CAPE FORCHU, N.S. - Drivers en route to one of the region’s most notable icons might notice something missing that’s on practically every other road in the tri-counties: garbage.
The absence of litter is due in great part to a small but mighty threesome – the Litter Ladies of Cape Forchu.
Over the past year, Gert Sweeney, Molly Riddell and Jayne LeBlanc have collected 500 bags of garbage between the Yarmouth Regional Hospital and the Cape Forchu lighthouse.
The women are not paid for the hundreds of hours they spend patrolling the shoreline and ditches for wash-ups and throwaways.
Sweeney says other family members also help them with the cleanups. She’s been collecting garbage here for 30 years.
She points to the bottom half of a sign on a post at Yarmouth Bar. The words “$250 fine” remain, but the “No Littering” part has been ripped off the top and tossed.
“Even though we’ve asked to have it replaced, it’s not the number-one priority,” she says.
She also draws attention to the Yarmouth Bar dumpsters opposite the wharves. Some of them are overflowing.
“Visitors look at the dumpster and say fishermen are dirty. Fishermen do cause some of the problems, but the majority of the problem here at the Bar is people who come from town bringing their garbage and dumping it. There’s abuse of the system,” she said.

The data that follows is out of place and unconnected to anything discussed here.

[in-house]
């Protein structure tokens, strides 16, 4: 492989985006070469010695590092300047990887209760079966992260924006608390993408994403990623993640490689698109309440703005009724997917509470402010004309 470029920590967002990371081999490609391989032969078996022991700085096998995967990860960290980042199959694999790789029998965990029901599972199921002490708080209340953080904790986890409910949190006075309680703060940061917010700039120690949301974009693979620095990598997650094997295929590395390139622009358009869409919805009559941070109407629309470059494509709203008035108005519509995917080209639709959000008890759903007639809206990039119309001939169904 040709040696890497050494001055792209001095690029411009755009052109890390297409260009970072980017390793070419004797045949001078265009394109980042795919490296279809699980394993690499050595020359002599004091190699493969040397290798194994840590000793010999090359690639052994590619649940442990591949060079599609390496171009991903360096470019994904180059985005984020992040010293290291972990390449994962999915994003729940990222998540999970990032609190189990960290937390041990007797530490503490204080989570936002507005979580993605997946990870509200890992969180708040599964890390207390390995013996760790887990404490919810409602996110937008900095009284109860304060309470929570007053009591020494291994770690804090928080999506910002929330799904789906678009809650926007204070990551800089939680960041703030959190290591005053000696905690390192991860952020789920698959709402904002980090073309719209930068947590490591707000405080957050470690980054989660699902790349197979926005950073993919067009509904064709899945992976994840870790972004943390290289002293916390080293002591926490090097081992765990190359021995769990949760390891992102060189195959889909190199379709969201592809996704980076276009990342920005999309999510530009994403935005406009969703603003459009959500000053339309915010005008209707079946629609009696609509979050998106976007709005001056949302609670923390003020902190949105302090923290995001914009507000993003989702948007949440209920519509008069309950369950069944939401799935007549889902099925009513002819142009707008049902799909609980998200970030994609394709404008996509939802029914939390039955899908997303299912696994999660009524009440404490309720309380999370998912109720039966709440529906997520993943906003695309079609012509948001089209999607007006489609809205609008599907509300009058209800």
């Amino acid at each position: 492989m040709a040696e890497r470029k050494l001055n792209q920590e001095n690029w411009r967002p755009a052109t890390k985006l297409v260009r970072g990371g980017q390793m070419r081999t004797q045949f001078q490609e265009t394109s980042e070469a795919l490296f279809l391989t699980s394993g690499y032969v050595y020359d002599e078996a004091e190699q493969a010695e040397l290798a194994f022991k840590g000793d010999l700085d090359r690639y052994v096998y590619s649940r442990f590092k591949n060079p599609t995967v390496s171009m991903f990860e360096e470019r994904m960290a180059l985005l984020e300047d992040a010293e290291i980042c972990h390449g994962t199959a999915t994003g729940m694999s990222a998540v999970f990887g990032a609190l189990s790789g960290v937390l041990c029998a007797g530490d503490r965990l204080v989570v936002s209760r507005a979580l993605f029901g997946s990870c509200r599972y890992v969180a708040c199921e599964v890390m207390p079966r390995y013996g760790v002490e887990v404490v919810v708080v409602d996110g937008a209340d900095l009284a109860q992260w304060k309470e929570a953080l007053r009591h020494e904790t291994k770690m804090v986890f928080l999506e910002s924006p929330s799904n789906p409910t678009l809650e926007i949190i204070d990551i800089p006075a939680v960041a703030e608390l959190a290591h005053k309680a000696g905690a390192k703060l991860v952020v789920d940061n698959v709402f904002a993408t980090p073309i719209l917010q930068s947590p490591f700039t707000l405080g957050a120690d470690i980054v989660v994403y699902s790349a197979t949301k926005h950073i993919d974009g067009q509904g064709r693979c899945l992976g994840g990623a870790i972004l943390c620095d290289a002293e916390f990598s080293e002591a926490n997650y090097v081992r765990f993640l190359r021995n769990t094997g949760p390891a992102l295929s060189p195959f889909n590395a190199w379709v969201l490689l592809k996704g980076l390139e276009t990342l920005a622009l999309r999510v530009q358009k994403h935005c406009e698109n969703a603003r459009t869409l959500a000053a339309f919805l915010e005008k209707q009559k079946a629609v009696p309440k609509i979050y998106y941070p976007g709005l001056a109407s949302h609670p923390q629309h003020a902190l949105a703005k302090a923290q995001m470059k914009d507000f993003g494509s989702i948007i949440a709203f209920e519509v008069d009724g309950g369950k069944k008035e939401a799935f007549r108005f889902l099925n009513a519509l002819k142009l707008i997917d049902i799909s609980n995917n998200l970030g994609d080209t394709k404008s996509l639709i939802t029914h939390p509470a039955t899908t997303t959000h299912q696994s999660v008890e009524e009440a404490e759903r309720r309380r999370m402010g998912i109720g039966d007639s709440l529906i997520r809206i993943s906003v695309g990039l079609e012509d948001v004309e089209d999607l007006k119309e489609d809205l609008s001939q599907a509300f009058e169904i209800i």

LeBlanc says she feels blessed by the guys (fishermen) at the Yarmouth Bar.
“They’re amazing. They’ll see me walking with a garbage bag and ask if they can put a cup in it,” she says.
She’s noticed a change in attitude at the wharves over the past few years.
“Fishermen say they like coming to work now because it looks good and gives them a sense of pride. There was so much garbage. I know that overwhelming feeling… so if I felt that way, why wouldn’t they feel that way? They were raised to do what they were doing and no one ever showed them differently,” she says.
In one area where littering was particularly bad – the Tom & Jerry cul-de-sac – a camera was mounted.
“We had found all kinds of meth pipes and drug paraphernalia. It was just a druggie hangout. They’d eat and leave the bags there. We cleaned it all out and Waste Check put a camera there. We haven’t had any garbage there in eight months,” says LeBlanc.
One of her pet peeves is what she refers to as the “glass grubbers.”
“They’ll rape the beach for what they want but they’ll pick up a piece of garbage and toss it aside instead of putting it in a bag.”
She believes the answer to littering may be leading by example and adds that it helps that she’s stubborn.
“I still hope to be doing this when I’m 80. I had a little old couple in their 80s, 90s, stop to talk to me. And they said thank you. The lady said, ‘You know, we used to come here when we were young, but then we stopped because it got dirty.’ Now we’re coming back,” LeBlanc says. “When you get things like that, it gives you a boost.”
“I treat every single day like Earth Day. And every time I pick up a bag, I say, ‘You’re not going in the ocean tonight.’ That’s what keeps me going.”